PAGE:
Use of the Neovasc Coronary Sinus Reducer System for the Treatment of Refractory Angina Pectoris in Patients With Ngina Class 3-4 Who Are Not Candidates for Revascularization
The purpose of this study is to implant the Reducer in patients with the symptoms of refractory angina, that suffer from refractory angina who demonstrate reversible ischemia.
|Study Design:||Intervention Model: Single Group Assignment
Masking: Open Label
Primary Purpose: Treatment
|Official Title:||Use of the Neovasc Coronary Sinus Reducer System for the Treatment of Refractory Angina Pectoris in Patients With Angina Class 3-4 Who Are Not Candidates for Revascularization|
- Canadian Cardiovascular Society Angina Score [ Time Frame: 6 months ] [ Designated as safety issue: No ]A decrease of two or more Canadian Cardiovascular Society Angina Score grades from baseline to six-month post-procedural evaluation in Reducer and Control groups
|Study Start Date:||April 2012|
|Estimated Study Completion Date:||December 2015|
|Estimated Primary Completion Date:||December 2014 (Final data collection date for primary outcome measure)|
Experimental: Neovasc coronary sinus reducer
open label: Neovasc coronary sinus reducer
Device: Neovac coronary sinus reducer
Other Name: Reducer
- Interventional, Allocation: Open label, Primary Purpose: Treatment
- Diagnosis and treatment for which the device is required:Patients with advanced obstructive coronary artery disease and severe disabling refractory angina despite optimal medical therapy. No revascularization option available.
- Why this unlicensed device is chosen over a licensed device or conventional therapies for this particular patient? Patient currently treated with optimal medical therapies that include: long acting nitrates, beta blockers, and calcium channel blockers. The patient is not amendable to re-do bypass graft surgery, not amendable to percutaneous coronary intervention, as determined by recent coronary angiography.
There is no other licensed device that can effectively ameliorate refractory angina and reduce the number of angina episodes and improve quality of life.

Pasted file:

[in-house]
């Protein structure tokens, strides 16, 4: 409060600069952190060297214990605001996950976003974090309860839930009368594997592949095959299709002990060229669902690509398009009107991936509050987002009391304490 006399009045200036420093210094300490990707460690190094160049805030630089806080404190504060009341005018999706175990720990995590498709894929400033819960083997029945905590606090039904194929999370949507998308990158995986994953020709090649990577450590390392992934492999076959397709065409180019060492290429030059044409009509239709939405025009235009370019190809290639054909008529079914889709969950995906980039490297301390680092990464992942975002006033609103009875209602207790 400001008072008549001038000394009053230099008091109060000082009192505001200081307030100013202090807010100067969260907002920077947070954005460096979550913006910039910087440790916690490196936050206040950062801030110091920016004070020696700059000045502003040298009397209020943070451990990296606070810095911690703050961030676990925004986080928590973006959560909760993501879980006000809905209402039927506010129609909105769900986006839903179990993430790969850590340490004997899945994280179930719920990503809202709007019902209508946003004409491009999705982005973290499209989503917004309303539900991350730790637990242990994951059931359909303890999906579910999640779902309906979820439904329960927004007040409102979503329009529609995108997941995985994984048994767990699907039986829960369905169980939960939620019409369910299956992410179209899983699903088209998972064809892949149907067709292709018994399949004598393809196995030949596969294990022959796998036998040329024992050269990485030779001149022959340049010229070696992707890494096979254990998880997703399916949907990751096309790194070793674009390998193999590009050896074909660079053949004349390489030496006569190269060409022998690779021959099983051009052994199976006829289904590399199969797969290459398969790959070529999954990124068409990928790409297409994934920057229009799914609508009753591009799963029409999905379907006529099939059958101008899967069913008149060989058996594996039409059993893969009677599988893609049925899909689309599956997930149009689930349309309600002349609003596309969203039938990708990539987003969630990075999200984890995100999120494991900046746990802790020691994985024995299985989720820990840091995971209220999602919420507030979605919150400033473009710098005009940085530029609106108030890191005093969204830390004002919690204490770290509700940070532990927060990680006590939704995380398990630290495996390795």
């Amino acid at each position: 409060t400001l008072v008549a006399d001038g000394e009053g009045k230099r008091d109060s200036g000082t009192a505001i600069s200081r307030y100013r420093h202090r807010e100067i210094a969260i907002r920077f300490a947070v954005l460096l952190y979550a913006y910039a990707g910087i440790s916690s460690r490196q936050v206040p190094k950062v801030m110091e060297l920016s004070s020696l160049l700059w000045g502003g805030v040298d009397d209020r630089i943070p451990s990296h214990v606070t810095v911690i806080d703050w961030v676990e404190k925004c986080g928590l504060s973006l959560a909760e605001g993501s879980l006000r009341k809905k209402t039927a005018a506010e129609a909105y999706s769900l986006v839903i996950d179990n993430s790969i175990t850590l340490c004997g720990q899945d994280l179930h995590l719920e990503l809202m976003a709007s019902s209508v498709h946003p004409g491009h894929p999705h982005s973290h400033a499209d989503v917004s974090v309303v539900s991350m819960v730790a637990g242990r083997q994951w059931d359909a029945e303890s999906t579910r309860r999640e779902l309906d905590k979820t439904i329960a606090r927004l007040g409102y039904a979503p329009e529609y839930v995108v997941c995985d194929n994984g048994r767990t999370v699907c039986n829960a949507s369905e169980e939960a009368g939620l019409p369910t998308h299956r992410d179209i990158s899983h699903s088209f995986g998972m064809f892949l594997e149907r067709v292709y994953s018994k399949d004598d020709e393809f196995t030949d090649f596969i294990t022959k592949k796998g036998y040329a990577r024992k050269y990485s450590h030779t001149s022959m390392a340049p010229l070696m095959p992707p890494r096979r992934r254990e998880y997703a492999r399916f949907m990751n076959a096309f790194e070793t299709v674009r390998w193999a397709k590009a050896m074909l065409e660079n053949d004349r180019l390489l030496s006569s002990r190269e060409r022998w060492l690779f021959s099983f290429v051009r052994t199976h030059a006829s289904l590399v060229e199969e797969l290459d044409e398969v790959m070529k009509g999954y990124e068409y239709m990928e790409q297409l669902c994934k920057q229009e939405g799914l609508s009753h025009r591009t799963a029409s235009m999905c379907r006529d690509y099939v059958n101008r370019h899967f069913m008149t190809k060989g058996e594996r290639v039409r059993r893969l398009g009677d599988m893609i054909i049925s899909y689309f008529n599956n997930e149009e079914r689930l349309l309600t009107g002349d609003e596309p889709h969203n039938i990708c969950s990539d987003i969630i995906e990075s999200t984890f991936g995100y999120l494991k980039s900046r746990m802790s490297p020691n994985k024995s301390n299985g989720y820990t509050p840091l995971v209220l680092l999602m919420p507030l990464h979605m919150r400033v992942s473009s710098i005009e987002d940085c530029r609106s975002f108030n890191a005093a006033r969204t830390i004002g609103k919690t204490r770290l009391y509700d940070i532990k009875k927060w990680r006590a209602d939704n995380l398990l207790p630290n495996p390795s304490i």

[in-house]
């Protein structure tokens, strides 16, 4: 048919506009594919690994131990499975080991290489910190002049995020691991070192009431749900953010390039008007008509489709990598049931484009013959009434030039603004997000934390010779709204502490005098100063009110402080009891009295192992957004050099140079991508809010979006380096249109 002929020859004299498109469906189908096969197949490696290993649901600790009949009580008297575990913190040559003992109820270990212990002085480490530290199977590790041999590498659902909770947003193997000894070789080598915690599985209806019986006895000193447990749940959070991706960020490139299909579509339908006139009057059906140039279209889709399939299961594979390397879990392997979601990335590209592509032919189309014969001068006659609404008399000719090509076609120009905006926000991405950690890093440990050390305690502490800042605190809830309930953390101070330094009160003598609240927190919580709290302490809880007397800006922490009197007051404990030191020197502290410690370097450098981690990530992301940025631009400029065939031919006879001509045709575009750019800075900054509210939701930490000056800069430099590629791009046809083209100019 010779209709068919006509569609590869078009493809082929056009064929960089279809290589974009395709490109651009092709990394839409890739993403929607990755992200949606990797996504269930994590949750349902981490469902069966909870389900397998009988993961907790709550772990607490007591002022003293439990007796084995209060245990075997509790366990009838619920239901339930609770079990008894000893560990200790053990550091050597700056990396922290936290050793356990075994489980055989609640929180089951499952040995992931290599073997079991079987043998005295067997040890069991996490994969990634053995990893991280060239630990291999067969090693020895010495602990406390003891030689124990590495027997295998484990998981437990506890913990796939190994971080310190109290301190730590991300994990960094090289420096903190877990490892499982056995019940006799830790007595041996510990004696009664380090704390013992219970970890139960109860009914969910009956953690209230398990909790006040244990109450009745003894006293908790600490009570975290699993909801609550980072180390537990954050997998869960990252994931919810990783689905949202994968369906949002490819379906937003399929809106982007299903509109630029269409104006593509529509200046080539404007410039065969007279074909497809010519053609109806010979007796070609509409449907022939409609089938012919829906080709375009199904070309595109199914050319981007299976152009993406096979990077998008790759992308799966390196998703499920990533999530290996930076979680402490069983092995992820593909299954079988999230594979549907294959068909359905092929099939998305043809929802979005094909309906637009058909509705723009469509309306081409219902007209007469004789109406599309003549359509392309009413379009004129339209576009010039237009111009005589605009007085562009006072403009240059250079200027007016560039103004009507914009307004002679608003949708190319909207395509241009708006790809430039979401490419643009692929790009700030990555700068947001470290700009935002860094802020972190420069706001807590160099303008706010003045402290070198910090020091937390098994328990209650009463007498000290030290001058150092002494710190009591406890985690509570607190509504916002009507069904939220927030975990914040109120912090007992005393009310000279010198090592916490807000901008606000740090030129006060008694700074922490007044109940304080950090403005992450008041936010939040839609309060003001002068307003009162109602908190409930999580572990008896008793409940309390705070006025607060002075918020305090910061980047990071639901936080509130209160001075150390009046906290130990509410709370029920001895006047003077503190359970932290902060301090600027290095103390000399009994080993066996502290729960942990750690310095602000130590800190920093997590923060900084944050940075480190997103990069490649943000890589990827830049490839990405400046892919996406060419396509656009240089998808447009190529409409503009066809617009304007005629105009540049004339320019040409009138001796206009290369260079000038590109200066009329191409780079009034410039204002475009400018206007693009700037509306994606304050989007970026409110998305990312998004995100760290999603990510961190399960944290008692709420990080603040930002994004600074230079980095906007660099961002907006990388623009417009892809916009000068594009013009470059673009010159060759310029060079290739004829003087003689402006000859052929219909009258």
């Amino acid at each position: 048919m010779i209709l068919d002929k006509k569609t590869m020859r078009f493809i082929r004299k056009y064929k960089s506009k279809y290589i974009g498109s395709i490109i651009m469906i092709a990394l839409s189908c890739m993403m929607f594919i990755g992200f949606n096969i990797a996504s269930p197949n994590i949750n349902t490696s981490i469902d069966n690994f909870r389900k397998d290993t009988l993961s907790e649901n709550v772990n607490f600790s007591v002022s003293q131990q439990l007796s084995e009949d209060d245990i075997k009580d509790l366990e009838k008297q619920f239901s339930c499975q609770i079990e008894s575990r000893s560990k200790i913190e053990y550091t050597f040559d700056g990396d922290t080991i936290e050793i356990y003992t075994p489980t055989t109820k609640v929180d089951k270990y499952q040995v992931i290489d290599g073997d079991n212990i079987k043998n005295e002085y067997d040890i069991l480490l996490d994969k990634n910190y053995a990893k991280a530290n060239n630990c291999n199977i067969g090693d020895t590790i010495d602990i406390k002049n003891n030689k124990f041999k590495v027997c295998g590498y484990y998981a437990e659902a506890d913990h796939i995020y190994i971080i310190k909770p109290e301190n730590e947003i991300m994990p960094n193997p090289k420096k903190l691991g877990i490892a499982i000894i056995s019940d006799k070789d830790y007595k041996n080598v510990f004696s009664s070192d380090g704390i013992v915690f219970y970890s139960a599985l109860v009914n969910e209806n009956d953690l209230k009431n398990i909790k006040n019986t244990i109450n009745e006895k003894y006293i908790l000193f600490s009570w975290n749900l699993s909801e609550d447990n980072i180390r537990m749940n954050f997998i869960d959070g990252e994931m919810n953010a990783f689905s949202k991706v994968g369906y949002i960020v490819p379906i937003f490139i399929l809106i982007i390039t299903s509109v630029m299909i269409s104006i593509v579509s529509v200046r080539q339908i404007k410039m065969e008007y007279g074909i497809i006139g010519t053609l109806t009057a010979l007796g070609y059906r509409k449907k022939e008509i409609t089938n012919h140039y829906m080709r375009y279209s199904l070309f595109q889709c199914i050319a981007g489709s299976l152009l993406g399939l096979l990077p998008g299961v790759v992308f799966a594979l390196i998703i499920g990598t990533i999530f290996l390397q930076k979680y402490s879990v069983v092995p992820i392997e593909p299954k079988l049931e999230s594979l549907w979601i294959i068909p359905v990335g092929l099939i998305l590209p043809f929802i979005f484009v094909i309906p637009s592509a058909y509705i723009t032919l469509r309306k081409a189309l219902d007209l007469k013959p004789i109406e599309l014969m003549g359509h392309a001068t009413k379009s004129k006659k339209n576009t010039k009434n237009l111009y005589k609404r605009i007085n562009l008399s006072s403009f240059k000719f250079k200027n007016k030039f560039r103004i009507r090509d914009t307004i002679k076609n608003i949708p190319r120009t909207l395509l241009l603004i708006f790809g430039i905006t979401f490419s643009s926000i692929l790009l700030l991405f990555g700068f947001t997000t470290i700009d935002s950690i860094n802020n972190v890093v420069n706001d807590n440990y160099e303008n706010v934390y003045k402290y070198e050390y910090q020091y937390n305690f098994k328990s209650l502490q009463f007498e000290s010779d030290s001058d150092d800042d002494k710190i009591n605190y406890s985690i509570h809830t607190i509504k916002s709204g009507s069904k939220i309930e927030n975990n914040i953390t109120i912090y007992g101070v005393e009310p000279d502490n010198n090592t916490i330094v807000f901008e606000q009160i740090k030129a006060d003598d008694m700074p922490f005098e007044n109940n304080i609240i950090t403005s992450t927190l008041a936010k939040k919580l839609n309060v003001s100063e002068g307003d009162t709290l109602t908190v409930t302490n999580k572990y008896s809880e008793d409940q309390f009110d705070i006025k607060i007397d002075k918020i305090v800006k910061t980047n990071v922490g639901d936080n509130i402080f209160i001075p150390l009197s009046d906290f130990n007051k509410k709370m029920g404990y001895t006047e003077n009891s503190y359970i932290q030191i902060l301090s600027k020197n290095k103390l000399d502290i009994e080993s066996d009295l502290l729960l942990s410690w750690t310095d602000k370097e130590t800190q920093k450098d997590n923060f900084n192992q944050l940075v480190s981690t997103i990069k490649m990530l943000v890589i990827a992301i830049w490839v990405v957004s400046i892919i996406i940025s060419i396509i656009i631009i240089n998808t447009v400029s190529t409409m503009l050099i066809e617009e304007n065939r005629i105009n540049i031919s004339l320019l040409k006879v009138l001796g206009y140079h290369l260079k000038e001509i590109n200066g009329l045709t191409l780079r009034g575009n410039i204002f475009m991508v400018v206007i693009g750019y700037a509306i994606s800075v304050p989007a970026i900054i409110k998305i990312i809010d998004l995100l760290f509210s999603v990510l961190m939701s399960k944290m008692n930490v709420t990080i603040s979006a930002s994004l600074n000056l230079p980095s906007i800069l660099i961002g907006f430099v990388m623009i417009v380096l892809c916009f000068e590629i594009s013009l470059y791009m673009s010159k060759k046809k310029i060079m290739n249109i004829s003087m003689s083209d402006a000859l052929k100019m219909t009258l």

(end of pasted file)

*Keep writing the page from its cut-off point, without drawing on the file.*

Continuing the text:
-The current device has been used in 25 patients to date. Safety information at 6 months had been published (JACC 2007;49:1783). Extended safety and efficacy information at 3 years had been reported in March 2010 (ACC Annual Scientific conference). The device has not been associated with any procedure-related adverse events during the follow-up period.
Risks (theoretical):•Coronary sinus dissection at the time of implantation. •Coronary sinus perforation and acute cardiac tamponade requiring drainage. •Device migration and embolization. •Late coronary sinus occlusion These risk were not reported in patients who receieved the device. Benefits: •Reduce angina severity. •Improve quality of life. •Reduction in the intensity of medical therapy with decrease side effects. •Reduced incidence of hospital admissions, emergency room visits and outpatient clinic visits for refractory angina. •Improved left ventricular function, and reduced LV end diastolic pressure. These patients have poor quality of life. They are disable and unable to work or to perform basic daily activities. Cannulation of the coronary sinus presents procedural risks similar to that of pacemaker electrode insertion, a procedure which is frequently performed in Interventional cardiology. For these particular patients with poor quality of life, the offered technology can potentially make them more active, more productive, and less dependent on medication and the health system.
Please refer to this study by its ClinicalTrials.gov identifier: NCT01566175
|Contact: Shmuel Banai, Prof.||firstname.lastname@example.org|
|Contact: Gad Keren, Prof.||email@example.com|
|Tel Aviv Sourasky Medical Center||Not yet recruiting|
|Tel Aviv, Israel, 64239|
|Contact: Shmuel Banai, Prof. 972-3-6973395|
|Contact: Gad Keren, Prof. 972-3-6974762|